Cadogan stepped onto Bennaeth Bod’s front porch, fastening his cloak. In the forty minutes since the runner first arrived in his office, he’d shaved, changed, and simultaneously held a briefing with three of his four top officers. It wasn’t the first time he’d changed clothes in front of his officers — even Aeronwy — and it wouldn’t be the last. Hosting a symbiote lent itself to a certain lack of body modesty, although the Pridani weren’t a whole lot different. He’d then reviewed the situation with Idris, who as the currently acknowledged clan chief and village leader could expect to be called front and center by any visiting Goa’uld. As they were speculating on possible reasons for the visit, another messenger had arrived with the news that the party of Goa’uld and Jaffa were at the village gates.

“I don’t think I’ve ever hoped for a dressing-down before, but at this point it would be welcome, compared to the alternatives I’m worried about,” said Idris from beside him.

Cadogan gave his nephew a sidelong glance. “Agreed.”

Together they stepped off the porch, making for the village square. Around them, people moved through the street, converging on the square lest they be forcibly rounded up to attend their visitors, as had been known to occur on occasion when Bel or some other Goa’uld dignitary deemed the populace too slow in coming to render proper worship and respect. Apprehension was plain on their faces, mixed with resolve on those of the active members of the Am Rhyddid units.

Turning the corner, Idris and Cadogan approached the square itself. A line of Jaffa, their ram’s-horned helmets closed to conceal their faces, stood ranged along the far end. Cadogan could see figures moving behind the Jaffa, but he couldn’t make out their identities either. The Goa’uld visitors, no doubt. A small, subdued crowd of villagers had begun to gather in the square, keeping a safe and respectful distance from the Jaffa. He noted several Am Rhyddid personnel already placed strategically among their neighbors, and knew they carried zat’nik’tels concealed beneath their cloaks and coats. If things turned ugly, they had at least a chance of putting up a fight and possibly even winning, although to do either would irrevocably reveal the existence of the rebel movement. On the other hand, it might serve to buy them some time — however brief — in which to come up with further options and possibly to safeguard the truly innocent.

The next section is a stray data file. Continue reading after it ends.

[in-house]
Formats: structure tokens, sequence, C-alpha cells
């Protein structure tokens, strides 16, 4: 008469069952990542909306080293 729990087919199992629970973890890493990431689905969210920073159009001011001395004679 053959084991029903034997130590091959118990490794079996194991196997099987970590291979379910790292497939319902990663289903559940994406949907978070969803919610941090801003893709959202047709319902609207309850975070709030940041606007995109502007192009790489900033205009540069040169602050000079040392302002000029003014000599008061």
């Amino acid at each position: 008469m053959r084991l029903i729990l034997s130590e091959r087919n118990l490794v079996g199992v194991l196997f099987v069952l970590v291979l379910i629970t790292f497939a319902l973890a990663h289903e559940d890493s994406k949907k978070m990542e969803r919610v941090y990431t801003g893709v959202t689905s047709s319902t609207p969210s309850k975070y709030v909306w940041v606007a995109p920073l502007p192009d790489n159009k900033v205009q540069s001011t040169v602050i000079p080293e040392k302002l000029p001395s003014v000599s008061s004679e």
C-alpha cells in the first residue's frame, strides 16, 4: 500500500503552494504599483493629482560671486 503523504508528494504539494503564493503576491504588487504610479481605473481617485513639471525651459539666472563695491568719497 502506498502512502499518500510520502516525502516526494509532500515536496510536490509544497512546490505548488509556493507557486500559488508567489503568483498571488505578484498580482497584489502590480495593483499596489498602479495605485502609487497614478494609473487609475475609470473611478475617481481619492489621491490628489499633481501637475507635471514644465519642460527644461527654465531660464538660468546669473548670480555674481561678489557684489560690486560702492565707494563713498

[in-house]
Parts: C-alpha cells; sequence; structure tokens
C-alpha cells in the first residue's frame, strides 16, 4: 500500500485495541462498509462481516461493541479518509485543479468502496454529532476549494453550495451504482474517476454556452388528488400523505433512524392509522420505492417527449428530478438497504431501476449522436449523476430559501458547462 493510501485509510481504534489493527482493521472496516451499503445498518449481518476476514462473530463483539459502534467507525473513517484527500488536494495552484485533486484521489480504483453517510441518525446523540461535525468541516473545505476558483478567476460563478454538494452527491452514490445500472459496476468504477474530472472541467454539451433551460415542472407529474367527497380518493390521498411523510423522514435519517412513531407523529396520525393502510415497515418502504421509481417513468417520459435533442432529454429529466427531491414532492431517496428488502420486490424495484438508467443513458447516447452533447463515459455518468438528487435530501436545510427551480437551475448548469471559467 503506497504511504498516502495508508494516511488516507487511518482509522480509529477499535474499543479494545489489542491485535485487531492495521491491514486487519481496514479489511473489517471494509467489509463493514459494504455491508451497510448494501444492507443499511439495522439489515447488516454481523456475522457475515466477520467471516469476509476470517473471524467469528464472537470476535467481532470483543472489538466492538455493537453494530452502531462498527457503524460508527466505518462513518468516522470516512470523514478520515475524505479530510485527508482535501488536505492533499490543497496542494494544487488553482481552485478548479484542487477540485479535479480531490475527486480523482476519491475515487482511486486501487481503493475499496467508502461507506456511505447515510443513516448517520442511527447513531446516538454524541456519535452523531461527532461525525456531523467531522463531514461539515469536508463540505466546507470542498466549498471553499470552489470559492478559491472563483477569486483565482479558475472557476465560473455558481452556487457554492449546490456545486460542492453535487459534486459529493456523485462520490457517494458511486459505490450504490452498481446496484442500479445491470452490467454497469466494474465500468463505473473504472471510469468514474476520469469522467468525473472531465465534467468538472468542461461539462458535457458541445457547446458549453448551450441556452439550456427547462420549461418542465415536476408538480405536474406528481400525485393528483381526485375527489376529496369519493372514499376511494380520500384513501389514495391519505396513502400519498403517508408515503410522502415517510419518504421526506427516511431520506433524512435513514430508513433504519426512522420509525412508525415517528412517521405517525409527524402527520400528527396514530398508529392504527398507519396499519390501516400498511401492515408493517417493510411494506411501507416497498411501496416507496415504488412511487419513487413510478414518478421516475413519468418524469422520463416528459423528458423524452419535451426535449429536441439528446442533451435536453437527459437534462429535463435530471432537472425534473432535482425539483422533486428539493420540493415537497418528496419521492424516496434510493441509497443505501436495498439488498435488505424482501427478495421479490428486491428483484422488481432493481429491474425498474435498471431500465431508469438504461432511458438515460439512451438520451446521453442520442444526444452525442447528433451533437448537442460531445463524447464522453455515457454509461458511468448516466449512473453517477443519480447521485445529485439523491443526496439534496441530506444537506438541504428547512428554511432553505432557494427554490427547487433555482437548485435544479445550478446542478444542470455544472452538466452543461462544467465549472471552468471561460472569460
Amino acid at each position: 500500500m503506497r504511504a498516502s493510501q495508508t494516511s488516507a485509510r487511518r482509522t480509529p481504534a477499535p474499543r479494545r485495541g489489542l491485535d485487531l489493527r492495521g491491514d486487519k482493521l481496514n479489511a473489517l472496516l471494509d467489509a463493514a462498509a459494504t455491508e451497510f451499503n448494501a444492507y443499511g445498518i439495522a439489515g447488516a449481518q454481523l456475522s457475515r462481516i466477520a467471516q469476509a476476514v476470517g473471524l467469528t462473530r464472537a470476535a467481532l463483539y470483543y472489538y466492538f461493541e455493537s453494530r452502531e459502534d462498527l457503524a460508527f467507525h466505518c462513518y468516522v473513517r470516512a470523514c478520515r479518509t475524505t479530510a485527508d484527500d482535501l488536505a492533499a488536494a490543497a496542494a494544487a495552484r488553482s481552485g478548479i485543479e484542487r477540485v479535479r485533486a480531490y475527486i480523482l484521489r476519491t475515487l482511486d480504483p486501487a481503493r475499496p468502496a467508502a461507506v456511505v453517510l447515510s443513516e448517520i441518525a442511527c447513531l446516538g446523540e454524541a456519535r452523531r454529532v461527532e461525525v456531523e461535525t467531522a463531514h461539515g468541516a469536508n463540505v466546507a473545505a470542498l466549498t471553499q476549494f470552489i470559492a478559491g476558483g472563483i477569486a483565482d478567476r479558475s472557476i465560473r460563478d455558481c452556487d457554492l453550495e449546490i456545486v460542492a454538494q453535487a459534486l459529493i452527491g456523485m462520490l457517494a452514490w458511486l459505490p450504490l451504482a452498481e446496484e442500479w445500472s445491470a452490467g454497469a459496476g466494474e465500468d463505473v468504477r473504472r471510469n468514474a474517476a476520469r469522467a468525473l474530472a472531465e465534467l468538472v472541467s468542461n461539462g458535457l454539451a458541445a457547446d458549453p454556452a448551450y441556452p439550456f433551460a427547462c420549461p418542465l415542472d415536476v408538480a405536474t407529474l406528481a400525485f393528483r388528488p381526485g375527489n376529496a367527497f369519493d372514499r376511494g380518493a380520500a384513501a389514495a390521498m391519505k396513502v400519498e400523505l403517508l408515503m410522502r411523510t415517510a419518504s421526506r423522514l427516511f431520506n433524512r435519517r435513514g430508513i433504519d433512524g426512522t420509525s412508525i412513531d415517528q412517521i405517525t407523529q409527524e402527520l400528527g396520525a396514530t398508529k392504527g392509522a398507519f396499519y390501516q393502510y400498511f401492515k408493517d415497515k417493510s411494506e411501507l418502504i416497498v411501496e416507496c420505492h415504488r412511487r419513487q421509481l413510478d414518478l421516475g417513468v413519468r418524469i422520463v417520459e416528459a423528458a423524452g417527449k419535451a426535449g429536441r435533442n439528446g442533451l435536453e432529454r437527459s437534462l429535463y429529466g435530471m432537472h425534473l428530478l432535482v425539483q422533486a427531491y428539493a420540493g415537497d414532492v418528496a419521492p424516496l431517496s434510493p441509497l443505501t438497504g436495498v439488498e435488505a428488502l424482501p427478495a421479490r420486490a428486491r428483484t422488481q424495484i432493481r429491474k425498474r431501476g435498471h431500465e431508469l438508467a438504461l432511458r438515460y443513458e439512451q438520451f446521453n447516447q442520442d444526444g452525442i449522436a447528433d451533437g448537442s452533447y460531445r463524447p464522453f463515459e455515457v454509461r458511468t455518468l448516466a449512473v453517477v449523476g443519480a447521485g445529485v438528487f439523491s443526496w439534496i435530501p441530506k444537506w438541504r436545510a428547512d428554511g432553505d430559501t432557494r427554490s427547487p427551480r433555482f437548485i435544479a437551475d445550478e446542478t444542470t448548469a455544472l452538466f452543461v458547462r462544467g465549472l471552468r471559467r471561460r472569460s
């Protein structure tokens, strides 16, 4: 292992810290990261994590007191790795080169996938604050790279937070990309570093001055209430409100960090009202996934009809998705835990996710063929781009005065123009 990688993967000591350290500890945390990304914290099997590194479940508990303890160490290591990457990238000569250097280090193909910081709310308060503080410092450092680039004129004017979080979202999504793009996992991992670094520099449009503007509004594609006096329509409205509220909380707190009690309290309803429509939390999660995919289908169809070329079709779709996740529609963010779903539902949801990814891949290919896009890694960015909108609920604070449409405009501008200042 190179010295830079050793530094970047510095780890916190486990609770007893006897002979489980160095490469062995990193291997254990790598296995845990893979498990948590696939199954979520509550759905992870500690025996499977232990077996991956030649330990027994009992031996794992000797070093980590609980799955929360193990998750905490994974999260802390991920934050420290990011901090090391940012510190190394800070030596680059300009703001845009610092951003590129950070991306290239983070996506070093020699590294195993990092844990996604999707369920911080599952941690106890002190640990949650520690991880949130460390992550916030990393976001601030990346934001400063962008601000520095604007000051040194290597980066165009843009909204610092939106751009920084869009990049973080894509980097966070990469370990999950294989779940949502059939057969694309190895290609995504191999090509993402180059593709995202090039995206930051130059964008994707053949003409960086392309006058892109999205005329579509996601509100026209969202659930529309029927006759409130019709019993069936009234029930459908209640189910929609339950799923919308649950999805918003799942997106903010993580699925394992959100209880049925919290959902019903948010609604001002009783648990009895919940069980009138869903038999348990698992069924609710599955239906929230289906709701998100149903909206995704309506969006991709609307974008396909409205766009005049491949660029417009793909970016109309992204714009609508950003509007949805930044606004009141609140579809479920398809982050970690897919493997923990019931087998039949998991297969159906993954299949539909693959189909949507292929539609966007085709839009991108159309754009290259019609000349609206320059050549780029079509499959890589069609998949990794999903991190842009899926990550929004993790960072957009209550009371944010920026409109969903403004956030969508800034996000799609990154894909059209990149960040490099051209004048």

He risked a glance at Idris, who shrugged and then squared his shoulders. “Let’s get this over with.”

Cadogan nodded. {No other choice,} Sabar commented silently.

The crowd parted to let them pass, and he and Idris moved forward to stand before their visitors. A broad Jaffa, clearly the captain of the guard detachment, drew himself up and addressed them. “Kneel before the Divine Emissary of your god!”

At moments like these, Cadogan reflected on his gratitude that so many years with Sabar had given him the acting skills to pull off the role of worshipful subject. Given the number of times he’d had to play it over the past three decades, he slipped into it far more easily than he’d ever suspected he might. Sabar himself had played a similar role on many hundreds of occasions over the more than two millennia of his own lifetime, on undercover missions that involved posing as a member, often minor, of this or that System Lord’s hierarchy. Still, the faint aura of distaste that colored the symbiote’s emotional reaction was unmistakable even now, and echoed his own.

He went to his knees; beside him, Idris did likewise. Before them, the line of Jaffa parted in the center, and two Goa’uld — middle-ranked officers, to judge by their armor — stepped forward, leaving a gap between them.

“Bow your heads before the Emissary of Bel!” said the one on the left.

There was nothing for it but to comply, at least not without risking all-out confrontation, and Cadogan wasn’t willing to do that right now that unless it became absolutely necessary.

A moment later, a familiar voice spoke from above his head. “Behold him who brings the Word of Bel. Look upon me and tremble.”

His own shock of recognition was just slightly less than Sabar’s as he looked up to find the owner of that voice regarding him with the dispassionate gaze of one who had the ear of the System Lord and carried out both his ‘blessings’ and his retributions. In his persona of General Kasol, Sholan wore the ceremonial gold-washed breastplate bestowed upon him by the unsuspecting Bel. The rest of his armor, or at least that portion not apparently constructed of hardened leather, had a copper patina.

Cadogan caught Sholan’s eye, saw the rapid double blink of acknowledgement. If the Tok’bel operative were surprised to find them here today, he hid it well. Then again, according to Sabar, Sholan had always been the consummate actor. It was a necessary part of the job, for all of them. It appears we aren’t the only ones taking the stage at present.

Sabar’s mental tone was dry as he responded, {Indeed.}